Well that didn’t need a hole in it…

Drill, drill bits, drill block, and cutting fluid
A cordless drill, drill block, good set of bits, and cutting fluid are a great starter kit for putting holes in anything. Kyle Smith

When parts and pieces don’t come apart like they should or you are mounting something new, there’s a legitimate need to make a hole where there wasn’t one. Grab the drill, chuck up a sharp spiral bit and watch the chips fly. Did you check what was behind that panel before you shoved a spinning cutter through it? You’re likely to get bad news if you didn’t.

Sometimes viewing what’s behind a panel is impossible, but to blindly drill holes is asking for trouble. Either look where you are going, or start with a very small (think 1/8″) pilot hole drilled very carefully so that the bit barely–if at all–breaks through the workpiece. This allows you to insert a pick (or similar) to get a depth gauge or feel what you might be up against.

Spilling the forbidden sauce

brake fluid bottle
Even dirty brake fluid has the power to strip paint. Kyle Smith

So many chemicals that go in and around your car are great for one specific part or system, while being absolutely horrible for everything around it. Case in point: brake fluid. Hell hath no fury like brake fluid’s ability to ruin a car’s finish. Paint will lift right off, rubber gaskets/bushings will swell and distort, and brake fluid can even ruin your brakes if spilled on friction surfaces and not cleaned properly.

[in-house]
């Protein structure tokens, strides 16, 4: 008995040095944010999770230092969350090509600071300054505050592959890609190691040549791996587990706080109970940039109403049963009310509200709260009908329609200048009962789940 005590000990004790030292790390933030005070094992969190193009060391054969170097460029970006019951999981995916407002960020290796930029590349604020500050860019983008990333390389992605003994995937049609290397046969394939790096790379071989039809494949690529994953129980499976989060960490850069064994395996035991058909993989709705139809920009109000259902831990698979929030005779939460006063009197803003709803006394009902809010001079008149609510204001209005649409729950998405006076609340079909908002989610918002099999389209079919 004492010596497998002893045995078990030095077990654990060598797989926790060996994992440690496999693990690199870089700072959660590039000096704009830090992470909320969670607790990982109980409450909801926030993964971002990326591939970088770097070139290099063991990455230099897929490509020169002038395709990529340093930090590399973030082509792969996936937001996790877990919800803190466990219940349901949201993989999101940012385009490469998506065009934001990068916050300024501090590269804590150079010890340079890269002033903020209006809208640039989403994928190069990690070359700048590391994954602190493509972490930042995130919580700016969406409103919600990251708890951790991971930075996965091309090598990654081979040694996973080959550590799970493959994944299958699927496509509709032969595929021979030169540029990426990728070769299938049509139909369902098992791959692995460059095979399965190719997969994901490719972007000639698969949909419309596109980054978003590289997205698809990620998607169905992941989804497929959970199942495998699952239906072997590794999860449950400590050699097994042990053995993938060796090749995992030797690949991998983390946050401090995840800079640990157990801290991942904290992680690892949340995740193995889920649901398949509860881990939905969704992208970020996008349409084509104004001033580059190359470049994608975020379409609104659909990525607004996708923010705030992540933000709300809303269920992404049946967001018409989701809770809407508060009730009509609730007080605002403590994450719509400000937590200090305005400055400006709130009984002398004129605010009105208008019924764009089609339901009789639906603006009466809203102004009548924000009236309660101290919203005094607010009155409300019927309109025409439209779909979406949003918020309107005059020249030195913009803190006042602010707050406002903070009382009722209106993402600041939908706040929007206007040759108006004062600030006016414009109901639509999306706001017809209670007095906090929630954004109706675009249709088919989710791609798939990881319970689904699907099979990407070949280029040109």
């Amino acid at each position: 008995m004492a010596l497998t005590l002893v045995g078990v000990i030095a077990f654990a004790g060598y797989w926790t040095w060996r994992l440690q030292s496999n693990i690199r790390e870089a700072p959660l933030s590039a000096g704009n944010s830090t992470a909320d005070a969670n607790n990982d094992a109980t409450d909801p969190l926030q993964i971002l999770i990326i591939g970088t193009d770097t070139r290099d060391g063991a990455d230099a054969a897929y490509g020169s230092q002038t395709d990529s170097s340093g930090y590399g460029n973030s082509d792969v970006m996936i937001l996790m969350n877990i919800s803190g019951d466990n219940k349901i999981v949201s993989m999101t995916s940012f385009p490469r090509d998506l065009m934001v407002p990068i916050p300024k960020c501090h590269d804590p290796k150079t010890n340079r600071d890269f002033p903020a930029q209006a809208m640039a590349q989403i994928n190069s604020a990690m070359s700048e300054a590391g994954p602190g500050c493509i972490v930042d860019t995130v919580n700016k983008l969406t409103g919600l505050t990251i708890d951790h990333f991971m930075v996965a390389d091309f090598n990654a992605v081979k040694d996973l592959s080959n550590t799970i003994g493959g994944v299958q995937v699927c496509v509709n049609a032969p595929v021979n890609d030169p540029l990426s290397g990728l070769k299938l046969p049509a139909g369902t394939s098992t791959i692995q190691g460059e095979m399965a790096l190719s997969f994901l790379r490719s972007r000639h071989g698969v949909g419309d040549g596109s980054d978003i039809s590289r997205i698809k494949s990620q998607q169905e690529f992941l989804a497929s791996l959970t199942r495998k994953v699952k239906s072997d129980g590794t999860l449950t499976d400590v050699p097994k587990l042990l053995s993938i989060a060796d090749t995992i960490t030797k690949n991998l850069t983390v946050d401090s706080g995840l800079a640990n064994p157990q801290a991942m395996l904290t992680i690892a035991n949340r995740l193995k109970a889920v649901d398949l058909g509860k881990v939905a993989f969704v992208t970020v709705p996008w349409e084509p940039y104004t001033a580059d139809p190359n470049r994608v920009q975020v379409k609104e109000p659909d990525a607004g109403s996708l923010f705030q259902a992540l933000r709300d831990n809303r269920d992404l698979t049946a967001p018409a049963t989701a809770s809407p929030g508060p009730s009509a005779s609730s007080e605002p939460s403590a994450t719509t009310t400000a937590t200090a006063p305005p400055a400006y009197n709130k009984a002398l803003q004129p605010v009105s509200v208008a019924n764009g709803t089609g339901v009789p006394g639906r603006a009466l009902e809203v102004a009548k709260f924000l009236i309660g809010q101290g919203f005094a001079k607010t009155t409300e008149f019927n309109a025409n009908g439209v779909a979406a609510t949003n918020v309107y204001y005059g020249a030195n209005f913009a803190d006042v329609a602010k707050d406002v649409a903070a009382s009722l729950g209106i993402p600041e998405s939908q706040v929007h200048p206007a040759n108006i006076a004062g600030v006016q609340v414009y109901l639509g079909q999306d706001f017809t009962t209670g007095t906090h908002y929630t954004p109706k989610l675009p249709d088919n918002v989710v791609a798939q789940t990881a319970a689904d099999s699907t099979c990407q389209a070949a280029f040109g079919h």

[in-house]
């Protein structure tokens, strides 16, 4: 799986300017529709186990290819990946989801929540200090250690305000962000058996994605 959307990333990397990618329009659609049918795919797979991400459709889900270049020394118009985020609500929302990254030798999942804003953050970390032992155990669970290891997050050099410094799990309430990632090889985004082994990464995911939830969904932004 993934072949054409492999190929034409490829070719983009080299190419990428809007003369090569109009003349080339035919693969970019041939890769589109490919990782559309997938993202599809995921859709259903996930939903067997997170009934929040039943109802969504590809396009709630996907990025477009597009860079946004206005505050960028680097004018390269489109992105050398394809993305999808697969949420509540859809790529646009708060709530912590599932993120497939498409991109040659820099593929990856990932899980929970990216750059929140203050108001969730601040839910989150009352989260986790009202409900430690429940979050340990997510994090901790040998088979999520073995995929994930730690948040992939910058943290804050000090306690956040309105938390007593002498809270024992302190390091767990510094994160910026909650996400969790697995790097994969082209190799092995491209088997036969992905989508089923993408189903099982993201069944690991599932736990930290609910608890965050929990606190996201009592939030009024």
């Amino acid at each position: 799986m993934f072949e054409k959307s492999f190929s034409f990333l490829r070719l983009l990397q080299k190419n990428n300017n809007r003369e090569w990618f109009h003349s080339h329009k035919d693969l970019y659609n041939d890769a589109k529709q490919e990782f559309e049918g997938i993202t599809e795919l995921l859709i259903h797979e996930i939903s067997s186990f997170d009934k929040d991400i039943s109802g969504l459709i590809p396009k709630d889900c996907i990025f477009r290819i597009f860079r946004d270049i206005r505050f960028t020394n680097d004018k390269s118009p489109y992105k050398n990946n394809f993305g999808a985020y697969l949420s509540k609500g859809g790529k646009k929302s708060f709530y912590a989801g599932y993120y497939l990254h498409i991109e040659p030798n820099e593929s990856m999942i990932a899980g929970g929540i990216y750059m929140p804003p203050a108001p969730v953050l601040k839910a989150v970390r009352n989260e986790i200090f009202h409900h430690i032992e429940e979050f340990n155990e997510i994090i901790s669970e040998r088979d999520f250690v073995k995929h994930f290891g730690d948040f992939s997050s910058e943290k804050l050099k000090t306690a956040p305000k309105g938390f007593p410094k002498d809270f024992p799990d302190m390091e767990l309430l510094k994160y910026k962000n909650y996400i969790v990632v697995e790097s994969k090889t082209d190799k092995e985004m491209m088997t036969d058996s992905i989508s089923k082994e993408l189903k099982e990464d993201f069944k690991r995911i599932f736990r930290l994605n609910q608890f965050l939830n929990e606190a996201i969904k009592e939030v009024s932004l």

Treat every automotive fluid or chemical as though it will damage delicate surfaces. The chance is too high that a random bottle of something will create a problem you don’t want to deal with.

To err is human, but to avoid these big ticket expenses is enlightened automotive restoration.


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    All good points. I would only add that getting polarity hookups wrong can do more damage than frying some wiring – they can actually start an older car on fire. Ask me how I know…

    No, the lesson was learned decades before the GT-faux (it’s actually a clone) came onto the scene. This involved wiring in a 1950 Ford coupe which was run beneath new carpet and then hooked up wrong (by me). As I was dinking around under the hood, I smelled it, but couldn’t figure out the source. The wiring overheated beneath the carpet (which, since it was in the ’60s, was probably some new-fangled, highly-touted, petroleum-based product by one of the booming plastics companies) and first smoked acridly and then burst into flames. My neophyte self learned several other lessons that day. First, hook up and test your wiring job BEFORE you hide it under carpet (or anything). Second, use wires of different colors to distinguish between hot and ground – don’t assume you know which is which. Third, it’s best to loom wires to protect them and insulate them from potentially flammable materials. And last but most important, ALWAYS have a fire extinguisher nearby. 😣